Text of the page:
Tyler Mahan Coe has finally launched the long-awaited second season of his podcast Cocaine & Rhinestones. If you’re not aware, Tyler’s show digs into 20th-century country music through his sharp lens — as historic and important, but often sordid and contentious. As he says in each episode’s intro, “I’ve heard these stories my whole life. As far as I can tell, here’s the truth about this one.” Tyler’s the son of controversial country star David Allen Coe, as well as a (now former) member of his dad’s touring band since the age of 14, so he’s undoubtedly heard his fair share of stories.
I’m a fan of Cocaine & Rhinestones and have gone from tolerating to embracing Tyler’s snarky tone. And I wouldn’t say I’m a country music fan — though there’s plenty of country music I like — but I’m a sucker for detailed accounts of music history. Cocaine & Rhinestones is foremost about the history, and, man, does Tyler get deep into it.
Cocaine & Rhinestones is dense. The first two episodes of Season 2, respectively focused on pioneering indie label Starday Records and the beginnings of Nashville’s music studio scene, contain so much information that I found myself repeatedly getting lost and tapping the ‘back 30 seconds’ button. The names and dates and places come fast and furious, and it’s challenging — but fun! — to keep up.
That’s why I’m starting to think Tyler Mahan Coe might be podcasting’s Adam Curtis. Cocaine & Rhinestones can be as dizzying as Curtis’s recent Can’t Get You Out Of My Head. With Coe, it’s pinball and ice cream, and with Curtis, it’s Tupac Shakur and doomed cosmonauts. You can agonize over how the dots connect, or you can just roll with it in wonder.
But if it sounds like I’m downplaying Cocaine & Rhinestones, I’m not. Tyler’s put together a phenomenal podcast, heavily researched, and a mesmerizing listen.1And he generously provides full transcripts for each episode on his site if you prefer to read rather than listen. I’ve not only learned tons about 20th-century country music but also about the larger music business in the context of American history. The first season is a thrill, too (this is my favorite episode), but you’re welcome to start with the currently-in-progress second season. Supposedly this season is all about George Jones, but I feel like, so far, I’ve only heard about him a smattering of times. There’s been just as much talk about the history of refrigeration.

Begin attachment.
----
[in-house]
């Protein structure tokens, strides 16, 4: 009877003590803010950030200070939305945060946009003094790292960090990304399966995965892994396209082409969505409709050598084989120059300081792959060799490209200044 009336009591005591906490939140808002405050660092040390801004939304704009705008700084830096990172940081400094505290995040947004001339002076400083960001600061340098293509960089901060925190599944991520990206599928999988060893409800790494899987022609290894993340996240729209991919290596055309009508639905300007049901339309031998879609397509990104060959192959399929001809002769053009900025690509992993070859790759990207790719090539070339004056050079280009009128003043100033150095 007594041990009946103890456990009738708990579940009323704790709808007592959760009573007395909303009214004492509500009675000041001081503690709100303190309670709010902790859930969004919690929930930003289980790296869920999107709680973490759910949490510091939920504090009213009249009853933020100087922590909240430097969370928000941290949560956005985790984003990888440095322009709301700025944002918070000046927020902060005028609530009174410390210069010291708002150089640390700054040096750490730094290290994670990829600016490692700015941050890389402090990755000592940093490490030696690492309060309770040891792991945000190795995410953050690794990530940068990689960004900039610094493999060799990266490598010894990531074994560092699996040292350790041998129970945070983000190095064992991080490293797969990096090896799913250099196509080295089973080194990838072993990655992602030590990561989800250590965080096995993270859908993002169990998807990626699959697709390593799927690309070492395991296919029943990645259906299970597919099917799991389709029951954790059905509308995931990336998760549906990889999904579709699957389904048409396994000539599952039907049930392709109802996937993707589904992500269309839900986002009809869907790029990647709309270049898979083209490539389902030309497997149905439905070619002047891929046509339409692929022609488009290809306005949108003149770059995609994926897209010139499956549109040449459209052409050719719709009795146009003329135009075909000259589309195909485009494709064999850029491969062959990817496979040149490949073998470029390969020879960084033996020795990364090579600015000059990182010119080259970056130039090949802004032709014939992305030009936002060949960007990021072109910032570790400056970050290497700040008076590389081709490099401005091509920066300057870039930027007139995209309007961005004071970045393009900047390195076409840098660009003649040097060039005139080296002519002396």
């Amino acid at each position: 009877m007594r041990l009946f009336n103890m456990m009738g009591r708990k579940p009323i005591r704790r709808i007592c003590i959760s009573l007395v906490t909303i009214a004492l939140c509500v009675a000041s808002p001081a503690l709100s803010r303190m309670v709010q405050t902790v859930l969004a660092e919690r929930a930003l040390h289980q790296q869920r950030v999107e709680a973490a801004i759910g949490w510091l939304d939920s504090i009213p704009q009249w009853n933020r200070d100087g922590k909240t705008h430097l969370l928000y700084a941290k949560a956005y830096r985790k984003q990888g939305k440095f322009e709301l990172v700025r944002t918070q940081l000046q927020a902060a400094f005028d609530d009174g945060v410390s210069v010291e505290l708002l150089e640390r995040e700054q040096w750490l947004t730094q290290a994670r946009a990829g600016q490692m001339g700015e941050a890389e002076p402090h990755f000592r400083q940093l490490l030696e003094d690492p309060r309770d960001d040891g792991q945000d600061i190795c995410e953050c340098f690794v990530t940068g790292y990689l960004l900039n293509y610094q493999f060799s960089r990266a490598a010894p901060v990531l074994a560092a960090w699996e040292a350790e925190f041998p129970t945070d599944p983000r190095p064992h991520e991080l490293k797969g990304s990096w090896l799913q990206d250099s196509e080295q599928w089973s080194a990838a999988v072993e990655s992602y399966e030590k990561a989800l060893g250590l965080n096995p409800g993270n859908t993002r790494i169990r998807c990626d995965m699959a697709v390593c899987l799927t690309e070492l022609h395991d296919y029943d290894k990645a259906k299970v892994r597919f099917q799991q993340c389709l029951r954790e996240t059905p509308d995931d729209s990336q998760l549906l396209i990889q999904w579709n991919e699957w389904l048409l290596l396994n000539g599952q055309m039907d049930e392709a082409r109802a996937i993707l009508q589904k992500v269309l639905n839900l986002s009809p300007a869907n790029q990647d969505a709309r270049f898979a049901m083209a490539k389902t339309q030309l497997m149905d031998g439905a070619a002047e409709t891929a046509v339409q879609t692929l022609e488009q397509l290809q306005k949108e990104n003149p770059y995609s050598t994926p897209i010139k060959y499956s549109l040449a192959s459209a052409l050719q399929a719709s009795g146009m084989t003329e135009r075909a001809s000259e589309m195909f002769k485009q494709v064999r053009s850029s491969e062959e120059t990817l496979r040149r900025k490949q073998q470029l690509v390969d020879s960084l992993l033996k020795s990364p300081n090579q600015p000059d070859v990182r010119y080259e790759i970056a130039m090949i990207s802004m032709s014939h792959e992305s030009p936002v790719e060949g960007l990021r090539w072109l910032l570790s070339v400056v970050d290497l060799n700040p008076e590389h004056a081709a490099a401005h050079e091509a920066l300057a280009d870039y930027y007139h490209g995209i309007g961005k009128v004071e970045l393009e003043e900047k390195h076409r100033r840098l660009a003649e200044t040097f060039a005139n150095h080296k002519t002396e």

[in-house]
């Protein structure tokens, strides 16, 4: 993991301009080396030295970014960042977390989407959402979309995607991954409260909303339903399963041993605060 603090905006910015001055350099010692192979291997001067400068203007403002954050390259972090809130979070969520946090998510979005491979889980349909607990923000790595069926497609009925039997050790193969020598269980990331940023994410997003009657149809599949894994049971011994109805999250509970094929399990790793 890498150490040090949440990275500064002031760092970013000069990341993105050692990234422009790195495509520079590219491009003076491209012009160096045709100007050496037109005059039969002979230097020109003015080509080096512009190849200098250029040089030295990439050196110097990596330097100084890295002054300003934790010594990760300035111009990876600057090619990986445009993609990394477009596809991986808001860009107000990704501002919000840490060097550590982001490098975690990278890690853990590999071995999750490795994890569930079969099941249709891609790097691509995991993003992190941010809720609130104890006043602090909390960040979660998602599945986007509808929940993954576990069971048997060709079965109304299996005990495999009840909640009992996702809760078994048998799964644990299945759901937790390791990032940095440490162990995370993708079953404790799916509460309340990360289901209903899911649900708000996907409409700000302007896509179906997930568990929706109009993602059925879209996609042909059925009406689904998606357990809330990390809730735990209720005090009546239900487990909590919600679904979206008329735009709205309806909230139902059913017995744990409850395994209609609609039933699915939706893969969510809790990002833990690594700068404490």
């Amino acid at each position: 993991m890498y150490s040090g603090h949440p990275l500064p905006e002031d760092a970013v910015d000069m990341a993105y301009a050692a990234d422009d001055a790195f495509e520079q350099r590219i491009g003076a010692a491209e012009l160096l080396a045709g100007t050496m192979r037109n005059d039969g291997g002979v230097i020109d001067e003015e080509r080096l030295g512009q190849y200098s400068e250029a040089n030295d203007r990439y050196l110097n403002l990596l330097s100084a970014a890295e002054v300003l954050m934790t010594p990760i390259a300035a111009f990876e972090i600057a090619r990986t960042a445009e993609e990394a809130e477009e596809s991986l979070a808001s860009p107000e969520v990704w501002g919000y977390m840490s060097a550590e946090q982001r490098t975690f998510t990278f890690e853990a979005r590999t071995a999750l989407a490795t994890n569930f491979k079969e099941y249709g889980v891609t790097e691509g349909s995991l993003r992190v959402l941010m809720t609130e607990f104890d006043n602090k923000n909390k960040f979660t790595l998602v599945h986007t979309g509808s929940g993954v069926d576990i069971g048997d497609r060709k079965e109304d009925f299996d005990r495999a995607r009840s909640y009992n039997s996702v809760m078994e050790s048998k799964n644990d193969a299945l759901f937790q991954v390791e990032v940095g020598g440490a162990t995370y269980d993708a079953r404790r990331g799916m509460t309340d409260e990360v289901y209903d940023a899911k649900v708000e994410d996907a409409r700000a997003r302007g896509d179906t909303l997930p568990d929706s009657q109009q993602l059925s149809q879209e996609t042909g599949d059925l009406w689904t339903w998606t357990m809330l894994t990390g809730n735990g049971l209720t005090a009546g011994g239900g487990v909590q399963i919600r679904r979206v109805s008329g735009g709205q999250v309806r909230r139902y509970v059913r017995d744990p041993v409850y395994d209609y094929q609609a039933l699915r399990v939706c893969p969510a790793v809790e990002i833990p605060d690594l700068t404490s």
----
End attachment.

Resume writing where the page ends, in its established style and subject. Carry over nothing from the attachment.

Rams wears its heart on its sleeve, encapsulated by the quote near the end: “Design only works when it really seeks to achieve something for humanity.” I’m a fan of documentaries about creative people doing creative things, making the world better and more interesting. No doubt, this film checks that box.
I wasn’t too familiar with Dieter Rams, but then, of course, I was, having seen his aesthetic throughout a world of products, including many in the home office where I’m writing this. It’s one of those “you can’t unsee it” situations — after watching, you’ll pick out his influence everywhere.
The vintage transistor radio — with its prominent touch dial — as the precursor of the iPod really is something to behold. I also enjoyed the scene in the design museum, where Dieter delivers equal parts confusion and admiration for the design choices of his contemporaries. The highlight, though, is the section in the middle explaining Rams’ 10 Principles of Good Design. It’s a beautiful sequence, both in how it’s directed as well as in the expression of the overall philosophy itself. Inspirational stuff, no matter your practice — you don’t have to be in commercial product design to draw from this well.
Today the wind outside is roaring (a common occurrence here at the lakeside office), and the sound is merging seamlessly with those found on David Newlyn’s new album, Tapes and Ghosts. The UK-based producer has released a healthy number of musical pieces over the past decade-plus and commandeers the cult-status CD and tape imprint Cathedral Transmissions. Newlyn’s sound on Tapes and Ghosts is an earthy flavor of ambient, at times resembling the Eno-y vintage of floaty music, as on “Surfacing“, where pianos meet string pads on the edge of discordance. “Sunset” follows suit, with a gentle guitar lightly overtaken by shimmering synths once daylight gives way to the spectral. There are hints of nature and memory through the titles of these pieces and others like “Radiance” and “Ceremony.” The music conveys these hints, too, often twinkling while pulling at something inner and emotional. The ghosts really come out on “Years“, featuring, as the liner notes reveal, an “unknown voice” from “a bought charity shop cassette.” This muffled spirit-speech accompanies Newlyn’s sheets of overlapping strings and melodic snatches. The effect is lonely and heartfelt and, coupled with the gusts outside my window, feels like wandering far from home.